Philosophy of the Arts

Perception

What perception is, where to find the perceived, and how it is remembered.

Who are we?

Sometime in your life all of us get to the insight that nothing we experience is experienced for the first time. That life is merely a cycle all must go through, from birth, through adolescence to death. That the things children feel move into things adolescents feel, and into things elderly people feel. (Still, when…

Read more

Introspectivism and my mind

Introspectivism I think that the problem is quite simple (but I may be wrong): once you believe that your mind is something in you, you must also think that the way to find out what the mind is is by looking inward (introspection), and that seems only logical. And because of this, you cannot know…

Read more

Philosophy of Perception and Aesthetics

1. Philosophy of Perception as a branch in aesthetics regards the awareness of aesthetic qualities, properties or values. In short, it concerns the awareness of subjective properties of things and events. Here the philosophy of perception is a phenomenology of some kind. 2. Philosophy of Perception as a branch in epistemology regards the veridical—or illusory—nature…

Read more

Relating your Dreams

Dreams are boring. For the others. They are all subjectivity, and consist only of . There are no non-realised affordances in a dream: everything happens for your sake. Hence, there are no choices or options for others to empathise with. Readings Gibson, J.J. 1986. The Ecological Approach to Visual Perception. London, Hillsdale, N.J.: Lawrence Erlbaum…

Read more

The aspect-blind

In the Philosophical Investigations Wittgenstein discusses the ambiguous duck-rabbit picture as illustrating a specific kind of seeing, seeing-as: we see the drawing now as a duck, now as a rabbit. Wittgenstein thinks seeing an aspect means seeing the internal relations of the thing with its surroundings. (The duck looks to the left, the rabbit to…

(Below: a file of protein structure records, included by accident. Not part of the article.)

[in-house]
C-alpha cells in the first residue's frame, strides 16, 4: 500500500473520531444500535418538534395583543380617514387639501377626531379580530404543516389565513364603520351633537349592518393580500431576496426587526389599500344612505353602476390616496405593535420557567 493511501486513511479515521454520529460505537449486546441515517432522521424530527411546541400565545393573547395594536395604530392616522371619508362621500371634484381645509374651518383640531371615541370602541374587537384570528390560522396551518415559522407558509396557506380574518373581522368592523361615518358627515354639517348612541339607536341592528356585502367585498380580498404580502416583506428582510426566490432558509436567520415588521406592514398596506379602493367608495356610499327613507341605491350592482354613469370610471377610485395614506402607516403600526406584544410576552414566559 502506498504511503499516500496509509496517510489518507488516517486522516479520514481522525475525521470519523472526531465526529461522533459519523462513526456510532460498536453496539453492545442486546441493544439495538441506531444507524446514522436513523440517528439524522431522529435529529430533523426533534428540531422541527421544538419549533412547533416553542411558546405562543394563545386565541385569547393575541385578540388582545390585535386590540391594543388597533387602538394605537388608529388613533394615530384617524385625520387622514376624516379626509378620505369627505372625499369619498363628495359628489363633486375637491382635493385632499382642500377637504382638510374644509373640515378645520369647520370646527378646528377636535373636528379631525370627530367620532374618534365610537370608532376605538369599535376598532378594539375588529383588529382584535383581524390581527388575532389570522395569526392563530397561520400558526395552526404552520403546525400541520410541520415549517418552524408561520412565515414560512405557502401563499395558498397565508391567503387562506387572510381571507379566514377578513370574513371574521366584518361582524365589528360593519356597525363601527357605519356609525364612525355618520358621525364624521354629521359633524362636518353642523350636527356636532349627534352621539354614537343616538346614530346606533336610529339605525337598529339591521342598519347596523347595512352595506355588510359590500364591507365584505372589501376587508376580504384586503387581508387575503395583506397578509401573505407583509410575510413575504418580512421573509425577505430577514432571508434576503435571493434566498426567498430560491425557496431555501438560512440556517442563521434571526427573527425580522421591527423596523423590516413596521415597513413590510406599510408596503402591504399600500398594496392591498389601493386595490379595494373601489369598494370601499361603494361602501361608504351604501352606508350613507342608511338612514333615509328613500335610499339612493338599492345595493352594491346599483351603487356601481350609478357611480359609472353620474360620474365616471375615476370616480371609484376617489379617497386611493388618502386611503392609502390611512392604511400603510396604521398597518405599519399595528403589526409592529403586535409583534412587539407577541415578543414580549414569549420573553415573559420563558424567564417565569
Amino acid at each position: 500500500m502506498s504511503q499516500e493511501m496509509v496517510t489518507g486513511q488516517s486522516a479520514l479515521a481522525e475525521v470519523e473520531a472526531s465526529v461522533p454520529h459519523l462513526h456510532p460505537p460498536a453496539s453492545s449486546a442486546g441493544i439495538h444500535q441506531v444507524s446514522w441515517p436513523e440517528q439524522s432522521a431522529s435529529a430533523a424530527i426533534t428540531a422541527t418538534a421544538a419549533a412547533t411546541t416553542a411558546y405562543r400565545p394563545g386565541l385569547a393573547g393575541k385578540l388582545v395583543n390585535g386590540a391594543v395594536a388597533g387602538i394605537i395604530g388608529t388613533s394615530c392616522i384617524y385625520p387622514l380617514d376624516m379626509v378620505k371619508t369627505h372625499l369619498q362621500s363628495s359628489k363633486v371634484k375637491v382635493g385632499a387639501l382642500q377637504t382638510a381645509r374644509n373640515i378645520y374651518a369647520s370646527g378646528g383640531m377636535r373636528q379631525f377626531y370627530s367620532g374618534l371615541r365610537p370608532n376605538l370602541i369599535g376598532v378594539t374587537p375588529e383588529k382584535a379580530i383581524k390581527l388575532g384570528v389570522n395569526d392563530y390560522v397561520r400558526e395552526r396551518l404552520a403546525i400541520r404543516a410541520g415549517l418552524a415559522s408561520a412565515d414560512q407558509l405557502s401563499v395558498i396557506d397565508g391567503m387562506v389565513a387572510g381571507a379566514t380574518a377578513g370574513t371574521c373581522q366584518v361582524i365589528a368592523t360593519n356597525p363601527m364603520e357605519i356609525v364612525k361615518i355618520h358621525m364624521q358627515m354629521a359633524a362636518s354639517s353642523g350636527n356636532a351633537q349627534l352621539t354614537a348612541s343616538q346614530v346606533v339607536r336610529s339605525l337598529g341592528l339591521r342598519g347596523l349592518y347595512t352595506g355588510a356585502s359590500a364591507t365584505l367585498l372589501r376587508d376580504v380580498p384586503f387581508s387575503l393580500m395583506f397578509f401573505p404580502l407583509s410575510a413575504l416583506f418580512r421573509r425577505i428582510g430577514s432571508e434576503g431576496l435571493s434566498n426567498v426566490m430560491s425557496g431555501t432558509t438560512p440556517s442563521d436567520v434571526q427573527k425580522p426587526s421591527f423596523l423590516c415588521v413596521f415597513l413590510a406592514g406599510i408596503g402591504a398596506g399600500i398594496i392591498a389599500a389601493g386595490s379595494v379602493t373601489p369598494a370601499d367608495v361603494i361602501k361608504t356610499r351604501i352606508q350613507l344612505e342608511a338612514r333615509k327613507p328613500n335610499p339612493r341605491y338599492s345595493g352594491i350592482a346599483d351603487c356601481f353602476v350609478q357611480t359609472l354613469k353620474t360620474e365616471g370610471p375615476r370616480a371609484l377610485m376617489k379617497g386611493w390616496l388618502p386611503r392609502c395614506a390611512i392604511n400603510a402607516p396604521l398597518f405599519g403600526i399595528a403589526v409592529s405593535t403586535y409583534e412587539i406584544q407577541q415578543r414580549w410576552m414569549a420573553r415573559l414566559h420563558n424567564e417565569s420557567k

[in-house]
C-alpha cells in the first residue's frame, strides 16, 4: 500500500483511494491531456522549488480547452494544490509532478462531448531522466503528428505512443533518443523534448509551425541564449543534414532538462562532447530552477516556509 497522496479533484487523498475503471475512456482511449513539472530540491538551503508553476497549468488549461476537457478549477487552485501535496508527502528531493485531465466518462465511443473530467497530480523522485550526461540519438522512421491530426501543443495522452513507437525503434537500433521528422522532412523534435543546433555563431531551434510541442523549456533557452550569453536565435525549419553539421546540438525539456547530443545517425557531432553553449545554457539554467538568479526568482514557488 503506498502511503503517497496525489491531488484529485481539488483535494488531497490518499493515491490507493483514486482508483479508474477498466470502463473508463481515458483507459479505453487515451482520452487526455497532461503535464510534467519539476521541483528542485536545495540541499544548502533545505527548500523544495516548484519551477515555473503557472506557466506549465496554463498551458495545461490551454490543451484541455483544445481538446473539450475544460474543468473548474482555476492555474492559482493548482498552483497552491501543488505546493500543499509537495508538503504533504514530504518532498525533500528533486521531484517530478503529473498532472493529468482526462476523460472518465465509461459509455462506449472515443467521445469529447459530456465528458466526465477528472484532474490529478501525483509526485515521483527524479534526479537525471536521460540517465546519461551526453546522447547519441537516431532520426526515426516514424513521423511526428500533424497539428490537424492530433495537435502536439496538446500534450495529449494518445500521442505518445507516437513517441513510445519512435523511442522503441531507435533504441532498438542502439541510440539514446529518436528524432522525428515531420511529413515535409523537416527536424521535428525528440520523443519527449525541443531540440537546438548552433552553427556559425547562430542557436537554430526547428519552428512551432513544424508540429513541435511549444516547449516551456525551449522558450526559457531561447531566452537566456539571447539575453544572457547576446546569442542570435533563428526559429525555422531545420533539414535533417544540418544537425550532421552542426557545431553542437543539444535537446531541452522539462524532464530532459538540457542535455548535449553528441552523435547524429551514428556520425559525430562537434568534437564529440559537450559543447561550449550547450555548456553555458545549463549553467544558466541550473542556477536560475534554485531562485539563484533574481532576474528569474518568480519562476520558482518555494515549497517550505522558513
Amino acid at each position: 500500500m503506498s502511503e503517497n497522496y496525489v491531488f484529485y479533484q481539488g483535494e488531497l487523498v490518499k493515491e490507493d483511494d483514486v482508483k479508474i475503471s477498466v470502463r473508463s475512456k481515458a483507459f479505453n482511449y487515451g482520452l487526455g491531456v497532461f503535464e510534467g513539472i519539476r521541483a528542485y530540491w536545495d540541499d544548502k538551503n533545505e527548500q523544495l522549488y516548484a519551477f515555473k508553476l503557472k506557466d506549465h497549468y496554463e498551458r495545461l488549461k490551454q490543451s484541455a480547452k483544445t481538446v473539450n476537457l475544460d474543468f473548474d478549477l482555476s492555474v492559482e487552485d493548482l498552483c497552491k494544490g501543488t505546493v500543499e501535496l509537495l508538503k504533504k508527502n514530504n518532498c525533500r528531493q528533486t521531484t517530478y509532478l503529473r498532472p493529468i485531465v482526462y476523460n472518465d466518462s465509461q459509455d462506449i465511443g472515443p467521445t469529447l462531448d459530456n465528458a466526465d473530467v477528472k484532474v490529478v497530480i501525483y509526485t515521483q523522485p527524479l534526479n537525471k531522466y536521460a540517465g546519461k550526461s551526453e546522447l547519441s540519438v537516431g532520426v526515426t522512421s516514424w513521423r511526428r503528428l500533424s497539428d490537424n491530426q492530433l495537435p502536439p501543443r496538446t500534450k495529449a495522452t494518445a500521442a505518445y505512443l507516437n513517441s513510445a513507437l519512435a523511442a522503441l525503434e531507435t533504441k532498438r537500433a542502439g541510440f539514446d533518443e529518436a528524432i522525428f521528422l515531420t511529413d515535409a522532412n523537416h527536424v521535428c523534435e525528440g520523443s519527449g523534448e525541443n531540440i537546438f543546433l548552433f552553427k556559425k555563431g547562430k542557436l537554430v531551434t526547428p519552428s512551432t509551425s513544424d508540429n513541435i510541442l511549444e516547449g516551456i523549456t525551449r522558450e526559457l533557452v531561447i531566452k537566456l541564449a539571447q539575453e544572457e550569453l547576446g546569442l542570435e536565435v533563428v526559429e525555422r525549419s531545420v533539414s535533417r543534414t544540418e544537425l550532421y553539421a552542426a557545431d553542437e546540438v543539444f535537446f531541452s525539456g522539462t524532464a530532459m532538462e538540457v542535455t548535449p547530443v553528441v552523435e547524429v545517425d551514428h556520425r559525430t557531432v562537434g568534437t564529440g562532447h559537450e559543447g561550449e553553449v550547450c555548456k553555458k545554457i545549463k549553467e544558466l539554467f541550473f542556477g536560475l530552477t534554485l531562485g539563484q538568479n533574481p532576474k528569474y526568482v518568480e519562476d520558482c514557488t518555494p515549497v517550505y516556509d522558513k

Read more

Rex Bloomstein: KZ

Crimes make images Perceptions do not produce images, or mental representations, in the mind. The images are out there. We see the things before us and the events which take place around us directly. If we remind ourselves of an event from the past somehow we re-perceive it. Even in such cases, it makes no…

Read more

Banksy

Banksy makes public art. (If you don’t know his works, please Google.) It is public; the works are out there, on the streets, for all to see. They are accessible to all, and make ample use of circumstances available on the streets (empty walls, holes, sidewalks). The pictures are always carefully, and beautifully rendered and…

Read more

Objects

Thinking does not seem to require objects (real things, I mean)—all it needs are subject matters. Thinking as such cannot establish whether there is an object out there. Action needs a way to assess objects—it seems perception provides that way, rather than (or next to) thought. If I throw something at you, how do you…

Read more

Perceiving a Chair

My view of perception as farming out to the external objects has a clear advantage over receptive views of perception. When we perceive a chair we not only collect but farm out visual aspects to the chair itself, and not only visual characteristics but tactile audible, etc. ones, too: noticing a chair means attributing “to-be-sat-uponness”—which…

Read more

Trompe l’Oeuil and the Twins in the Ames Room

In the so-called Ames Room two twins move about and seem to the viewer to grow and shrink as they move. In certain sweet spots they appear of the same size (as in reality they are). The Ames Room is presented in the literature as a problem for theories of perception. Sometimes the effects on…

Read more